Whither Adam Morrison?

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amorrison.jpgNow is the time of the summer when teams are grabbing guys on minimum deals — even make good deals, meaning they can be cut at training camp — to round out their roster. Guys 11 to 15 on the depth chart.

And Adam Morrison’s phone is not ringing.

In a fascinating look at Morrison — from the overexposed college player to the No. 3 pick not ready for the burden, to his time getting two rings while never setting foot on the court during a finals game with the Lakers — the shooter talks about his future in the league with Andy Kamenetzky of ESPNLosAngeles.com.

“I think I could be a really good sixth man,” suggests the forward. “I know I could still score. I’ve done it my whole life and I did it even in practices with the Lakers. You can ask any of the guys.” (For what it’s worth, various Lakers constantly praised Morrison’s ability to push starters during practice. As Odom insisted, “Leave him open and he’ll embarrass you.”)

Morrison will not be back with the Lakers. Any offensive potential coaches thought he had was masked by defensive issues. He was never going to get much run.

Last season most of his attempts came in a spot-up situation, but he shot just 29.7 percent on those, and 15 percent from three (according to Synergy Sports) It’s hard to read much into any of his statistics because he got such little run — he got in to only 33 Lakers games and played an average of 7 minutes in those games — but he didn’t grab the opportunities he had.

If you look across the country you see JJ Redick — the guy Morrison was tied to so often in college — who has rounded out his game, who has become more than a shooter. There was demand for Redick this summer by contending teams.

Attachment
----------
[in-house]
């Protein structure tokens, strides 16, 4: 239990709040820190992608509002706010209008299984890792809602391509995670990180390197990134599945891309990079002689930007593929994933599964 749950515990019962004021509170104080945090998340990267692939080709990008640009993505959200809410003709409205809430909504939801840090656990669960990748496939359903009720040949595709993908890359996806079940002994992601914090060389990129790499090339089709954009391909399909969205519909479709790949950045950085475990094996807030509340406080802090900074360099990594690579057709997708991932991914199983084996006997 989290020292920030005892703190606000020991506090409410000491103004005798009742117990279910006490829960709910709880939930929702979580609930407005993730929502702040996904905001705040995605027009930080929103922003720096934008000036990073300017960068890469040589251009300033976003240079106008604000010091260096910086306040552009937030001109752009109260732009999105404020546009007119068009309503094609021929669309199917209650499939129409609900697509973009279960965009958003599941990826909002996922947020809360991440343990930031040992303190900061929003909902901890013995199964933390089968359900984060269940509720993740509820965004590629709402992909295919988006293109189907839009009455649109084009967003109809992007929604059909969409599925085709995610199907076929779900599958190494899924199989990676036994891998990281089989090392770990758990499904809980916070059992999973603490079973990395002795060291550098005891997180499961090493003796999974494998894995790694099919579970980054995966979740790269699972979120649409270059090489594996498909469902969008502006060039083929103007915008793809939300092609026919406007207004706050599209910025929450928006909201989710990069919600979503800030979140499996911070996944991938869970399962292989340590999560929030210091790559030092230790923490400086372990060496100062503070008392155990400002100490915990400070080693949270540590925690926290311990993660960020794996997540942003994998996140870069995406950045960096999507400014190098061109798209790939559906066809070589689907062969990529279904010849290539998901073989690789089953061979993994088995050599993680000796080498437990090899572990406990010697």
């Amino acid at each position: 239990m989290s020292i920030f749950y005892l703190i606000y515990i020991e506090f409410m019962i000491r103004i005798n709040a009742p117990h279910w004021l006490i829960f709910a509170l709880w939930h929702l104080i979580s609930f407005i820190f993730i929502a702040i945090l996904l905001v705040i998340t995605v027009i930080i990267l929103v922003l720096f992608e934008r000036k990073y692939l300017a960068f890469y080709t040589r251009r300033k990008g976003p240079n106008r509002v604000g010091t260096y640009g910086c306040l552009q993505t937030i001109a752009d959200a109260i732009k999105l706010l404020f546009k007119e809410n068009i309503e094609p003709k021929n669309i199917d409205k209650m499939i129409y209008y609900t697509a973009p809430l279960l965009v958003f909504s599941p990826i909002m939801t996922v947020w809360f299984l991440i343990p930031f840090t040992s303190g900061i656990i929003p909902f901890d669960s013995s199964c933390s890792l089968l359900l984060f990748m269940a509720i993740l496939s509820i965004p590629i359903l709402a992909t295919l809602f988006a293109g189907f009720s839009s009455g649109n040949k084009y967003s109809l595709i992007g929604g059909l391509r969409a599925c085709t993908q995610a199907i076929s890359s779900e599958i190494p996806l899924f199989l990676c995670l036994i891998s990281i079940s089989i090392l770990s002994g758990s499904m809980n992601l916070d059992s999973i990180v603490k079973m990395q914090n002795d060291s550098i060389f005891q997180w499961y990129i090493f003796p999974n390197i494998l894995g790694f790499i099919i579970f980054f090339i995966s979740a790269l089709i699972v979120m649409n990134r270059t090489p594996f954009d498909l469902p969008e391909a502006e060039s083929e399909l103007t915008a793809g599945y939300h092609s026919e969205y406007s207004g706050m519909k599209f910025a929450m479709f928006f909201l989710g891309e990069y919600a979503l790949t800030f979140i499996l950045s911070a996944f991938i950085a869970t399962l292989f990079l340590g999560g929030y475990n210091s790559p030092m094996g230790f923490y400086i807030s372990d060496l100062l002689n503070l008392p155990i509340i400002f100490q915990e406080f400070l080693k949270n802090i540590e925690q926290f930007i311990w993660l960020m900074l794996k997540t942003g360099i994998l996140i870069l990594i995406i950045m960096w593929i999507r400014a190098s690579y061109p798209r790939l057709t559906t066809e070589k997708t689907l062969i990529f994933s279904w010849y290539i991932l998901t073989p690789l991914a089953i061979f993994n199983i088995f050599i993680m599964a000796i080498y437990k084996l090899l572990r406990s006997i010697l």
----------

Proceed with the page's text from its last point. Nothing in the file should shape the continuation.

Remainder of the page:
Morrison wants to be that guy. He worked out for teams in Vegas while Summer League was going on. Still no offers. At this point, you’d expect some team to at least give him an invite to camp, a chance to earn a spot. To see if he can be that light-it-up guy off the bench, at least some nights.

But he has yet to really shoot efficiently at the NBA level, and while he believes he can score he is going to have to prove it now. If he gets the chance.

If he doesn’t?

“If it doesn’t work out, it doesn’t work out. I’ll just go into something else. It’s just one of those things.” 

Willy Hernangomez ‘mad’ about falling from Knicks rotation

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Knicks president Steve Mills started his second tenure talking about rebuilding and listed Willy Hernangomez as a core piece.

But Hernangomez, coming off an All-Rookie first-team season, barely played in New York’s season-opening loss to the Thunder– drawing scrutiny.

Then, he didn’t play at all in a loss to the Pistons – eliciting a strong reaction from Hernangomez himself.

Hernangomez, via Fred Kerber of the New York Post:

“The same. I’m still mad,” Hernangomez said. “I cannot help the team win if I’m sitting on the bench. Two games in a row. It’s tough. I have to wait my moment. I cannot say nothing more.”

The Knicks are moving in different directions. Management is talking about building for the future. Coach Jeff Hornacek, who was hired by previous president Phil Jackson, is trying to win now.

There’s a fine line between developing Hernangomez through playing time and making him earn his minutes. Enes Kanter and Kyle O'Quinn might be better right now.